Should I store entire objects, or pointers to objects in containers?


Designing a new system from scratch. I'll be using the STL to store lists and maps of certain long-live objects.

Question: Should I ensure my objects have copy constructors and store copies of objects within my STL containers, or is it generally better to manage the life & scope myself and just store the pointers to those objects in my STL containers?

I realize this is somewhat short on details, but I'm looking for the "theoretical" better answer if it exists, since I know both of these solutions are possible.

Two very obvious disadvantage to playing with pointers: 1) I must manage allocation/deallocation of these objects myself in a scope beyond the STL. 2) I cannot create a temp object on the stack and add it to my containers.

Is there anything else I'm missing?

7/2/2017 8:20:52 AM

Accepted Answer

Since people are chiming in on the efficency of using pointers.

If you're considering using a std::vector and if updates are few and you often iterate over your collection and it's a non polymorphic type storing object "copies" will be more efficent since you'll get better locality of reference.

Otoh, if updates are common storing pointers will save the copy/relocation costs.

9/26/2008 7:18:20 PM

This really depends upon your situation.

If your objects are small, and doing a copy of the object is lightweight, then storing the data inside an stl container is straightforward and easier to manage in my opinion because you don't have to worry about lifetime management.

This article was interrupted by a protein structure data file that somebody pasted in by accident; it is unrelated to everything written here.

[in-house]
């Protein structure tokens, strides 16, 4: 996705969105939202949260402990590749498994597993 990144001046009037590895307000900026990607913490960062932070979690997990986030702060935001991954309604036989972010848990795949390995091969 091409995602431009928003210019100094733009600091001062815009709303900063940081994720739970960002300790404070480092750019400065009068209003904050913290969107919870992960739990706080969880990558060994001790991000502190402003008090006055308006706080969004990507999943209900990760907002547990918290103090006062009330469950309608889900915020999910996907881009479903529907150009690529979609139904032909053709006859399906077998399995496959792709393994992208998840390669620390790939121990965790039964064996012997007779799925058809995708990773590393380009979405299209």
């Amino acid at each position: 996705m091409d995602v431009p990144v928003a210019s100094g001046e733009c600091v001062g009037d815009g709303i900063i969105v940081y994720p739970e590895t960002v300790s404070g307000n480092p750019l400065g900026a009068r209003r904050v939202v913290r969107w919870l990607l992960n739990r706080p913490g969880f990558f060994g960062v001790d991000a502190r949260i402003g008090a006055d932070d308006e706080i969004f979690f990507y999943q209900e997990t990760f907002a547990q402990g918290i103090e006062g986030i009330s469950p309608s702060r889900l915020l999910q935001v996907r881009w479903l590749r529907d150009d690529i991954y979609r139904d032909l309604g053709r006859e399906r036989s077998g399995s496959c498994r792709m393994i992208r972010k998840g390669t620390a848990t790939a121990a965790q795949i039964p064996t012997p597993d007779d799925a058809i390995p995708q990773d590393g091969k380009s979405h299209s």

If you objects are large, and having a default constructor doesn't make sense, or copies of objects are expensive, then storing with pointers is probably the way to go.

If you decide to use pointers to objects, take a look at the Boost Pointer Container Library. This boost library wraps all the STL containers for use with dynamically allocated objects.

Each pointer container (for example ptr_vector) takes ownership of an object when it is added to the container, and manages the lifetime of those objects for you. You also access all the elements in a ptr_ container by reference. This lets you do things like

class BigExpensive { ... }

// create a pointer vector
ptr_vector<BigExpensive> bigVector;
bigVector.push_back( new BigExpensive( "Lexus", 57700 ) );
bigVector.push_back( new BigExpensive( "House", 15000000 );

// get a reference to the first element
MyClass& expensiveItem = bigList[0];

These classes wrap the STL containers and work with all of the STL algorithms, which is really handy.

There are also facilities for transferring ownership of a pointer in the container to the caller (via the release function in most of the containers).

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